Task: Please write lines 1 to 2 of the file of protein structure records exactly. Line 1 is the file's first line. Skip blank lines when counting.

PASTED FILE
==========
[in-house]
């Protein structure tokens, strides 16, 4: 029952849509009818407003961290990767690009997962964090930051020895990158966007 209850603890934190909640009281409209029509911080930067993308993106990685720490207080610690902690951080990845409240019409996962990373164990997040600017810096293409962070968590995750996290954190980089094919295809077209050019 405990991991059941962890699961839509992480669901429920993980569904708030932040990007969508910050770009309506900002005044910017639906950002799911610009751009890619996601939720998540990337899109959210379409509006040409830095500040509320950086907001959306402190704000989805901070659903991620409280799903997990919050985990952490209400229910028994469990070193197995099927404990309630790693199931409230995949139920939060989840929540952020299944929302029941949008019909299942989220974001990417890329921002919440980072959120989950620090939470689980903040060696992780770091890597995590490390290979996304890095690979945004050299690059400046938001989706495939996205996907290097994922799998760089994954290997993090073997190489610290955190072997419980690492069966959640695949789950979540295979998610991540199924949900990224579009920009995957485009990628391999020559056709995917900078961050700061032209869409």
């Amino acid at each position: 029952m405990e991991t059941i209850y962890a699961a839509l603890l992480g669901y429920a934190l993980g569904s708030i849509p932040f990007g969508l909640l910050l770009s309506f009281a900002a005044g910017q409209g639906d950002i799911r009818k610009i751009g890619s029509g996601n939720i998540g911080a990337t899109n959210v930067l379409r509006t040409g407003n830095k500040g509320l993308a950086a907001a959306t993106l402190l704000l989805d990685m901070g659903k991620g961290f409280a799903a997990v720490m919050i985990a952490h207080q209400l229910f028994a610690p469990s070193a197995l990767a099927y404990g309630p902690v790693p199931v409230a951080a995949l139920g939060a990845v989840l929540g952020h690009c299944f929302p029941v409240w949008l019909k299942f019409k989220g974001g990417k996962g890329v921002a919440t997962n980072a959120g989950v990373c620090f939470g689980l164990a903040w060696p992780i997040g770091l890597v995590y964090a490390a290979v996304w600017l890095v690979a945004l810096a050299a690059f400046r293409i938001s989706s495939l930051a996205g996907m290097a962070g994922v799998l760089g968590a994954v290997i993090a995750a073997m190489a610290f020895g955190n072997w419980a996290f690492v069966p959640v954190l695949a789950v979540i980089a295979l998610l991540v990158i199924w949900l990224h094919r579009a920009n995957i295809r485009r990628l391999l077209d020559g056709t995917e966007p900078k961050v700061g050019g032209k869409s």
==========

[in-house]
């Protein structure tokens, strides 16, 4: 029952849509009818407003961290990767690009997962964090930051020895990158966007 209850603890934190909640009281409209029509911080930067993308993106990685720490207080610690902690951080990845409240019409996962990373164990997040600017810096293409962070968590995750996290954190980089094919295809077209050019 405990991991059941962890699961839509992480669901429920993980569904708030932040990007969508910050770009309506900002005044910017639906950002799911610009751009890619996601939720998540990337899109959210379409509006040409830095500040509320950086907001959306402190704000989805901070659903991620409280799903997990919050985990952490209400229910028994469990070193197995099927404990309630790693199931409230995949139920939060989840929540952020299944929302029941949008019909299942989220974001990417890329921002919440980072959120989950620090939470689980903040060696992780770091890597995590490390290979996304890095690979945004050299690059400046938001989706495939996205996907290097994922799998760089994954290997993090073997190489610290955190072997419980690492069966959640695949789950979540295979998610991540199924949900990224579009920009995957485009990628391999020559056709995917900078961050700061032209869409």